The (Actual) Communist Agents Who Lurked Among Us

American Fears About Soviet Spycraft Never Seemed to Match Reality

Russian spies held a morbid fascination in the minds of Americans dating back to the Red Scare in 1919, following the Bolshevik Revolution and the creation of the Communist International, of which the Communist Party of the USA became a constituent member, subject to extra-territorial discipline imposed from Moscow.

Global domination was indeed Moscow’s declared aim. The issue, however, was whether this goal was at all practicable.

The Red Scare blended neatly with popular hostility to mass immigration in America, particularly against a surge of Jews fleeing the anti-Semitic heartlands of …

More In: Moscow

Don’t Laugh, But Trump May Be Right on Russia

Foreign Policy Elites Are Still Invested in a Cold War With Moscow That No Longer Makes Sense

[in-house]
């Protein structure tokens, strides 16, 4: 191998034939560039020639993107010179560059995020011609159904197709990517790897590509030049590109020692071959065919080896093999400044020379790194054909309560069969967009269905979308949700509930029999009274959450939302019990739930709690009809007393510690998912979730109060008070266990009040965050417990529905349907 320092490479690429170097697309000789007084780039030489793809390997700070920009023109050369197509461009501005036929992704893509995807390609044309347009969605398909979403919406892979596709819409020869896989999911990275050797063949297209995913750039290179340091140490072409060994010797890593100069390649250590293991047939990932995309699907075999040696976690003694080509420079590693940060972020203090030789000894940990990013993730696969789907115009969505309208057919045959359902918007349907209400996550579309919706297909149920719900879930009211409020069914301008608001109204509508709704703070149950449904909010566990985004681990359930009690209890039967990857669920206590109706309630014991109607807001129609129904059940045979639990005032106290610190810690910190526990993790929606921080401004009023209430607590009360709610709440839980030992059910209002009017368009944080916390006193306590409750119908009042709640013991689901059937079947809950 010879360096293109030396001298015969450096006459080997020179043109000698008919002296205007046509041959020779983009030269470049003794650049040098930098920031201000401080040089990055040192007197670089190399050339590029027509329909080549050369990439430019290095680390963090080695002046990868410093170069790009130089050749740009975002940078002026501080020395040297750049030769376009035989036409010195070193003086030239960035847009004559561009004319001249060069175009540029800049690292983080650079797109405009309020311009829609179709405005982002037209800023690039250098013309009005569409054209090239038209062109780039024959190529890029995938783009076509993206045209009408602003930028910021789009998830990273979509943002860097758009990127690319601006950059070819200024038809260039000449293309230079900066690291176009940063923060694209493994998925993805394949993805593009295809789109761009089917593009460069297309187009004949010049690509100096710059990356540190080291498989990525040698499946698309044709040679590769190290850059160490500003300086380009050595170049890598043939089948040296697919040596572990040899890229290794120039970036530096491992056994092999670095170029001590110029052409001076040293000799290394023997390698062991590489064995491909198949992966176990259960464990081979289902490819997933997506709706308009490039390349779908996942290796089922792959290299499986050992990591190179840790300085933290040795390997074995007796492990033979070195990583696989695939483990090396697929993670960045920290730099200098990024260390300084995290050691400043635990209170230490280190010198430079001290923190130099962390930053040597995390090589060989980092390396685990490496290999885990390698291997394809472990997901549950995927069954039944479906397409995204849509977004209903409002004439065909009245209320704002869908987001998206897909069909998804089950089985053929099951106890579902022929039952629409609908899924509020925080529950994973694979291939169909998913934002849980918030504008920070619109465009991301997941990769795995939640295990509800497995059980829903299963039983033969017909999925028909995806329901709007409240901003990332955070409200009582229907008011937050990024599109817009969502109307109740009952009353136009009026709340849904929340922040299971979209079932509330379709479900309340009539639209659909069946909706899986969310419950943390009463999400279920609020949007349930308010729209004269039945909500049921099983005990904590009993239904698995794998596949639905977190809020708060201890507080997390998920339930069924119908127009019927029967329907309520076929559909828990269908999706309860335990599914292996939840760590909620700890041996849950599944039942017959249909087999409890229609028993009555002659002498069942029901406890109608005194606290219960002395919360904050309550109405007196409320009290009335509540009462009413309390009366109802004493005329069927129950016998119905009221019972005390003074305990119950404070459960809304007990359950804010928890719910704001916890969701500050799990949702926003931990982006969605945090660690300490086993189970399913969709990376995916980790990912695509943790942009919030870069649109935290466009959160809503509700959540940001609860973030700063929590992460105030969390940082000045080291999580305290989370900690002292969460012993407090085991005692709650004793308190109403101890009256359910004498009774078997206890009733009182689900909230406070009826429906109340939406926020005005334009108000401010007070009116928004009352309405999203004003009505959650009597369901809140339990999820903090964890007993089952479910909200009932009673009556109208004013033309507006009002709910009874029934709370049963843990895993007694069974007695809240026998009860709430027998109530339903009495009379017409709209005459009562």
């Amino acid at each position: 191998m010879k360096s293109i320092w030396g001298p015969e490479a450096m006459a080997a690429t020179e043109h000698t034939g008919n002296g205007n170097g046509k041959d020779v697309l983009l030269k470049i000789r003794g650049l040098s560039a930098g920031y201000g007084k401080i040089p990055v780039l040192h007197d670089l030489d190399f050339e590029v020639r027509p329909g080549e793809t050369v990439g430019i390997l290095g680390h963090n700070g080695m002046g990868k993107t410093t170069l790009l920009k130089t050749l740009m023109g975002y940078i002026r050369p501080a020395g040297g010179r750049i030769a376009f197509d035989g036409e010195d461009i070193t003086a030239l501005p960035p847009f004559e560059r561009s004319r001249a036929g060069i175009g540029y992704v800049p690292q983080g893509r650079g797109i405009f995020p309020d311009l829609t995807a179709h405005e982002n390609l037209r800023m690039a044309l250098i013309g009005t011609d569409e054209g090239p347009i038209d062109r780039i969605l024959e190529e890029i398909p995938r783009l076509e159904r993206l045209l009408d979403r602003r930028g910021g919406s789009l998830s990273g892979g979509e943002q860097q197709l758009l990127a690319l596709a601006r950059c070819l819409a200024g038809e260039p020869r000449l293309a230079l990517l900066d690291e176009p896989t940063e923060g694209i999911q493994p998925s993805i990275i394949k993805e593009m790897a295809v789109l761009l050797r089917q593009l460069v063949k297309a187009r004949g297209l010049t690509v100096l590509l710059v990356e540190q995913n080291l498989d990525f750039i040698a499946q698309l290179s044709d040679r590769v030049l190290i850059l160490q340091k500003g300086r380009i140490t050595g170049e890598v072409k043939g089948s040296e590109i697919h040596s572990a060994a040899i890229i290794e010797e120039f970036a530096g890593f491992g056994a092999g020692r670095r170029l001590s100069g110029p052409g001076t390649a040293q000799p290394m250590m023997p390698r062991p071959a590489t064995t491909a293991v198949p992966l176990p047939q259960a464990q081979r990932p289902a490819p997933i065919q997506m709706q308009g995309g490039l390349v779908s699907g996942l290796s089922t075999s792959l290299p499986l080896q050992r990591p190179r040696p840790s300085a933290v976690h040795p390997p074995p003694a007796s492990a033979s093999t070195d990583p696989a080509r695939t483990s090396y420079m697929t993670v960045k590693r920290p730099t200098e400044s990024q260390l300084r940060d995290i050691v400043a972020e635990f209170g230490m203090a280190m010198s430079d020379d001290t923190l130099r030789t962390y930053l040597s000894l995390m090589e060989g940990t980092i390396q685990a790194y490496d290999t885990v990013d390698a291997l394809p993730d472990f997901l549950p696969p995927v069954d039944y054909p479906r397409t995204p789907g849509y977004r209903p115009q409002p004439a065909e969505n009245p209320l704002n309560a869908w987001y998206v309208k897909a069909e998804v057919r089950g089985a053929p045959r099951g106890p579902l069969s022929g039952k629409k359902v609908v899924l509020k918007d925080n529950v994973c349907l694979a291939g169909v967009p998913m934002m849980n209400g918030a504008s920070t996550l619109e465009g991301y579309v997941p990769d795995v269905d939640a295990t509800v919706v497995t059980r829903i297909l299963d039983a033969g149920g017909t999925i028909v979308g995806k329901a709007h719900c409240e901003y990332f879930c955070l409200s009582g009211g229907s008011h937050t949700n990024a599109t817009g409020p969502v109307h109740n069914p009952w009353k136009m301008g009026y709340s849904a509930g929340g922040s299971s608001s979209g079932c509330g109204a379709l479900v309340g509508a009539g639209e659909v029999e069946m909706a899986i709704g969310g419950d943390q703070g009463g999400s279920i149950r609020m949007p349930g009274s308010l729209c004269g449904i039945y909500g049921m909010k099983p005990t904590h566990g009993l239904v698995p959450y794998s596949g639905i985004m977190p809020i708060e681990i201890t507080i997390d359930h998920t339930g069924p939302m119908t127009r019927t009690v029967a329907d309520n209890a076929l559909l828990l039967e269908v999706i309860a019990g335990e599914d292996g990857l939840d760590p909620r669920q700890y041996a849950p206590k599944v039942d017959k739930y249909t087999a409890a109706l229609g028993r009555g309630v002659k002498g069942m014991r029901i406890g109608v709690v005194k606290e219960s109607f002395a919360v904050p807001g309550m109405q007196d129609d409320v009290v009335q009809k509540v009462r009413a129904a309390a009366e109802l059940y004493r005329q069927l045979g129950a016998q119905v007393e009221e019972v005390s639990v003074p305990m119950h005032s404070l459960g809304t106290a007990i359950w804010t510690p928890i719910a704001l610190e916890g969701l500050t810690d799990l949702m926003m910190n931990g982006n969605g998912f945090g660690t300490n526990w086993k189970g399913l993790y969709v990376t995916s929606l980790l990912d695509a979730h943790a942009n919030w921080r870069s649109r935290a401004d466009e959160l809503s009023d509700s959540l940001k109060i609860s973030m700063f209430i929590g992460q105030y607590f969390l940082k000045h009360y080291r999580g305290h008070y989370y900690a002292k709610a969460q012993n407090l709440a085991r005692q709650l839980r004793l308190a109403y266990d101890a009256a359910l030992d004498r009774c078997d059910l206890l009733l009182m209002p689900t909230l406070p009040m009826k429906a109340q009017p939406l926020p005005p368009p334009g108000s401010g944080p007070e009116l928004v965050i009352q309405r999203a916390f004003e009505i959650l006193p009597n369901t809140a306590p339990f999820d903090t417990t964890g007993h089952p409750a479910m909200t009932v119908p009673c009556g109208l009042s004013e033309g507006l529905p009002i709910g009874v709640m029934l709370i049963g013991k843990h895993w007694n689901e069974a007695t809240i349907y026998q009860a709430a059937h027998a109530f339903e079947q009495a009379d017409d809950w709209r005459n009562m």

Donald Trump’s views on U.S.-Russia relations bring to mind something that Shakespeare points out in King Lear—that sometimes the court fool is the only person telling the truth.

Washington’s …

KGB Seeks to Hire Well-Connected Patrician WASPs, Apply Discreetly

Why Did a Young, Harvard-Educated State Department Employee Pledge His Allegiance to Josef Stalin?

How does an idealist turn into a willing participant in murder? How does such a person—neither poor, nor socially deprived—learn to crush those he loves for the sake of …

America’s Relationship With Russia Has Always Been Complicated

As Ambassador to St. Petersburg, John Quincy Adams Impressed the Tsar, But Kept His Ideological Distance

A statue of John Quincy Adams stands outside of Spaso House, the residence of the U.S. Ambassador in Moscow. In 1809 President James Madison asked Adams, at age 42 already …